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British Industrial History

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Thomas William Worsdell

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1885.Tank Engine for Metropolitan Traffic, Great Eastern Railway
1887. Compound goods locomotive for North Eastern Railway.
April 1888. Compound express locomotive.
April 1888. Bogie of express locomotive.

Thomas William Worsdell (1838-1916), Locomotive superintendent for the Great Eastern Railway, later of the North Eastern Railway.

1838 January 14th. Born at 17 Laurel Street, Liverpool, the eldest son of Nathaniel Worsdell

c.1855 apprenticed to the Birmingham engineering works of his uncle Thomas Worsdell (1818–1893), another of Thomas Clarke Worsdell's sons.

1861 Became manager of the works

1864 Thomas William Worsdell, Engineer, Berkley Street, Birmingham.[1]

1865 Fell out with his uncle and emigrated to the United States soon after his marriage, on 29 June, to Mary Ann Batt (1844–1918).

Worked on the Pennsylvania railroad until 1871 when he returned to England as works manager under Francis William Webb at the London and North Western Railway's Crewe works.

c.1881 Appointed locomotive superintendent of the Great Eastern Railway

c.1885 Appointed locomotive superintendent of the North Eastern Railway at Gateshead.

A strong advocate of compound cylinder locomotives, six of the fifteen classes he designed for the NER were of this type.

Messrs. Worsdell, von Borries, and Lapage patented improvements in compound locomotives.

1890 resigned due to ill health and was succeeded by his brother Wilson. He joined the Institution of Mechanical Engineers in 1864, serving as a member of council in 1886–92.

1916 June 28th Died at Arnside in Westmorland

1916 Obituary [2]

THOMAS WILLIAM WORSDELL was born in Liverpool on 14th January 1838.

His father was at that time superintendent of the "Coaching" Department of the Liverpool and Manchester Railway, and remained with that Company, and its successive amalgamations into the final London and North Western Railway, for 52 years.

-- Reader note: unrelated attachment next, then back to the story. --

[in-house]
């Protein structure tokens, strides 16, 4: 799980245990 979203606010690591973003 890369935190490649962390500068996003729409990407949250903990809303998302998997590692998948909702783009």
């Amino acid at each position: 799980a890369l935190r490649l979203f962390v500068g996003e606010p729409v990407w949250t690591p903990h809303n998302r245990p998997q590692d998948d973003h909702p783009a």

After early schooling in Liverpool and Crewe, Thomas W. Worsdell went to Ackworth School for five years, and subsequently to Queenwood College in Hampshire.

On leaving there he went into the railway carriage works at Crewe, principally in the timber yard department, but soon left to be apprenticed to an uncle in Birmingham, who was in business as an engineer and machine maker. Before completing his apprenticeship he was appointed a foreman in the shops at the age of twenty.

The long hours and extra work caused his health to give way, and, after a serious illness, he was engaged at Crewe in the drawing-office of the Locomotive Department under the late Mr. John Ramsbottom. About two years afterwards he undertook the sole management of an engineering works in Birmingham for five years, but, the firm not keeping to their agreement, he left in 1865 for the Pennsylvania Railroad, where he was soon appointed Master Mechanic, having charge of their principal works at Altoona, Pa., and the construction of engines, cars, machinery, etc., and several iron bridges. He remained with that Company for 61 years.

In 1871 he was appointed the manager of Crewe Works, and held that position for ten years, during which time very large extensions were made to the works. The Railway Company built all their locomotives and machinery, and had large steelworks which produced the castings, forgings, and, for a time, rails.

Mr. Worsdell was Justice of the Peace and a Member of the Crewe Local Board, being Chairman in 1875, when the disposal of the town sewage was re-arranged, and after the incorporation of the town was Chairman of Committees.

In the beginning of 1881 he was appointed Locomotive Superintendent and Mechanical Engineer of the Great Eastern Railway; during his time great extensions of works and lines took place, and here lie designed and built 20 large compound passenger engines.

In 1885 he accepted the post of Locomotive, Carriage, and Wagon Superintendent to the North Eastern Railway, and early in that year took charge of that department, remaining until the end of 1890, when failing health caused him to retire; but lie was requested to continue as their consulting engineer for the mechanical departments.

In the beginning of 1893 he retired, and, apart from some occasional consulting work, gave up further activities.

His death took place at his residence at Arnside, Carnforth, on 28th June 1916, at the age of seventy-eight.

He was a Member of this Institution during 1864 and 1865, and was re-elected in 1874; he served as a Member of Council from 1886 to 1892. He resigned his Membership in December 1915. He was also a Member of the Institution of Civil Engineers.

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